Technology stocks have been impacted more than the broader market by the rise in bond yields as they tend to trade at higher valuations than the overall market. Investors are also betting that with vaccinations, the coronavirus pandemic may be coming to an end which would pivot consumer behavior away from online-only shopping.

For 2021, the consensus is for $175 in S&P earnings which means that the S&P is trading at a 23 multiple, higher than the historical average but not too much considering the record low interest rates currently in existence. The fourth quarter of 2020 is now projected to show a slight earnings gain of 2.8% which is much better than expected at the start of the earnings season last month with the largest profit declines expected in the energy and industrial sectors.

Fourth-quarter earnings are in the home stretch with retailers bringing up the rear and this week will see the following: today – XRAY higher ; tonight – ZM, NVAX, NIO, CLOV; Tuesday – AZO, HPE, ROST, TGT; Wednesday – DLTR, MRVL, SNOW; Thursday – AVGO, COO, COST GPS, KR.

Economic reports will have – today – February ISM Purchasing Managers’ Index, January construction spending; Wednesday – February ISM Services Index, Fed Beige Book; Thursday – weekly jobless claims, January factory orders, January durable goods orders; Friday – February jobs report for which the expectation is for 200,000 after 49,000 were added in January.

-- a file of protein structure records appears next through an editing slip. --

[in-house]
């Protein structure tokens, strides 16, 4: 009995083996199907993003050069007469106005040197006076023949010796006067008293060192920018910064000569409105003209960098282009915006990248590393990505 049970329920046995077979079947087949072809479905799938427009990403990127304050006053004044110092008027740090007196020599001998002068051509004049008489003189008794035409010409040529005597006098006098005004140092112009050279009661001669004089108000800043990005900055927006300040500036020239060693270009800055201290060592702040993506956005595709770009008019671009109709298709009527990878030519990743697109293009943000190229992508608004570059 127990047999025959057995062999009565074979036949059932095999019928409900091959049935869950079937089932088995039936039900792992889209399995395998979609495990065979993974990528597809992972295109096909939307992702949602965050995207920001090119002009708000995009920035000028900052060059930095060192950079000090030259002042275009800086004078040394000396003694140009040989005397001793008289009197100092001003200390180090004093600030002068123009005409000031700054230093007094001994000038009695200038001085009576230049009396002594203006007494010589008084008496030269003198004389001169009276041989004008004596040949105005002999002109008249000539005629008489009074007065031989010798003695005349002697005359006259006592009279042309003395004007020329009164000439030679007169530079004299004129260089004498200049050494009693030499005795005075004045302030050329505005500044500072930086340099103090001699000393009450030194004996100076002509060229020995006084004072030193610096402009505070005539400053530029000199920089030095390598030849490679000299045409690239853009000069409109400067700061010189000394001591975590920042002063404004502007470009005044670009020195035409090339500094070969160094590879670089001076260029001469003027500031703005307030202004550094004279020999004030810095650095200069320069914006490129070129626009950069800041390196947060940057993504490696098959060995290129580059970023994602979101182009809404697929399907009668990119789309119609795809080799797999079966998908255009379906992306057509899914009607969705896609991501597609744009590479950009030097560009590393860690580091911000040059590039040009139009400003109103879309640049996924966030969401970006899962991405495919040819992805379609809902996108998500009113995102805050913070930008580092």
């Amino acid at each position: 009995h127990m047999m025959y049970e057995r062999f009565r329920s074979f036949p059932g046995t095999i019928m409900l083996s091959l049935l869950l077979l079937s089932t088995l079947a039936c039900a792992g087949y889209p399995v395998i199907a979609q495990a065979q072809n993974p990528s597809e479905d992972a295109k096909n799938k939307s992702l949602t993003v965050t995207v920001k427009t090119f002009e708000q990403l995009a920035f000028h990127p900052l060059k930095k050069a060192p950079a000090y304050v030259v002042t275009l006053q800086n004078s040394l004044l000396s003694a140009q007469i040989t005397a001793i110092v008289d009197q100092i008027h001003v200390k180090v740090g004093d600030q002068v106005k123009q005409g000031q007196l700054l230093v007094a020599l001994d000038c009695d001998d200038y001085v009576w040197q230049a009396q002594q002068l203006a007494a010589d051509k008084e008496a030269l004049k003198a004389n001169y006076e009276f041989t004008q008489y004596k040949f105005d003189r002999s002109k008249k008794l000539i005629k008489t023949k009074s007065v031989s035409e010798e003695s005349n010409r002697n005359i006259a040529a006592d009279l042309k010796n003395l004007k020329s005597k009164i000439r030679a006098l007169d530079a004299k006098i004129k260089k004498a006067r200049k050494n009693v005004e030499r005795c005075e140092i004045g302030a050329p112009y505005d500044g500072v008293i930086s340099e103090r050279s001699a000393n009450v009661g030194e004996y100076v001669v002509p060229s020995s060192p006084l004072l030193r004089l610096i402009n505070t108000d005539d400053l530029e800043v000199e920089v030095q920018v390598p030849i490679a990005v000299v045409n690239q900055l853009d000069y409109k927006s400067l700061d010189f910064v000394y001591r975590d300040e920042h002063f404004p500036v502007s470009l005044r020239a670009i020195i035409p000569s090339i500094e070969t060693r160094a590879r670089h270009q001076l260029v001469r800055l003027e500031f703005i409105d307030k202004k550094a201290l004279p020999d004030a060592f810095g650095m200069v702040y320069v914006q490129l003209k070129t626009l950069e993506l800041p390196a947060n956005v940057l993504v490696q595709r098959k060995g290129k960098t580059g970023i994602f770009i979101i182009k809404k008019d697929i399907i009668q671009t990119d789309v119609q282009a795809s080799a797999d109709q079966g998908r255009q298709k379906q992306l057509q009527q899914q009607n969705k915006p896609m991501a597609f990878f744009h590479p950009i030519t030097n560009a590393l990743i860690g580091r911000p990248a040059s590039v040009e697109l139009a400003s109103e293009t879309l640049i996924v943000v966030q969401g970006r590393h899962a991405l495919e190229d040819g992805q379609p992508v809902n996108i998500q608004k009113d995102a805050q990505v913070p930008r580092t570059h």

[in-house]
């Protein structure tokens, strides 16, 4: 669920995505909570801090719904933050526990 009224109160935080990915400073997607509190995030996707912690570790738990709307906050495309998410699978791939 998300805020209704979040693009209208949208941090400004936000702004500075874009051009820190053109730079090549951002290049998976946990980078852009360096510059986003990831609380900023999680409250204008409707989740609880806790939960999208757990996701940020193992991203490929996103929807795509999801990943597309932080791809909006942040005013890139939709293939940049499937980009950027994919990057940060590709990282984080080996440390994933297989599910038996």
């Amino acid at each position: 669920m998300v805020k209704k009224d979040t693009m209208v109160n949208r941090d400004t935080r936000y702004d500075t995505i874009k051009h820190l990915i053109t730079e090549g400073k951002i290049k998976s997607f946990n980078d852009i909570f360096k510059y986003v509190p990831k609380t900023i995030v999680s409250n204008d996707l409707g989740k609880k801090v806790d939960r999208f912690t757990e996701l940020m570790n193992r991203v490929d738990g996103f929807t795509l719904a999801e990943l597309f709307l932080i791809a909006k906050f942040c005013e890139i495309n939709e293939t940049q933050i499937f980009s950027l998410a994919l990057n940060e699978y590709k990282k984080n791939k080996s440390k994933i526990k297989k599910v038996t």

Donald M. Selkin

Chief Market Strategist

 

Disclosures:

 Don Selkin is the Chief Market Strategist at Newbridge Securities Corporation, member FINRA/SIPC and provides the Fair Value analysis for CNBC each morning. The commentary provided in this Market Letter is intended to provide our current or potential customers with timely market analysis and should not be considered a research report. This Market Letter may contain, and is limited to: Discussions of broad based indices; Commentaries on economic, political or market conditions; Technical analysis concerning the demand and supply for a sector, index or industry based in trading volume and price; Statistical summaries of multiple companies’ financial data, including listings of current ratings; and, recommendations regarding increasing or decreasing holdings in particular industries or securities. This Market Letter does not make a financial or investment recommendation or otherwise promotes a product or service of the firm. This Market Letter contains only news, facts, and commentary on information previously reported from a news source believed to be accurate and reliable by the author. These news sources include the following: {Bloomberg Financial, Reuters, and Associated Press}. It is possible that at any given point in time, the author, Newbridge Securities, or one or more of its employees or registered individuals associated with Newbridge Securities, may hold a position, either long, or short, as well as options, bonds or other instruments in the companies mentioned in this report.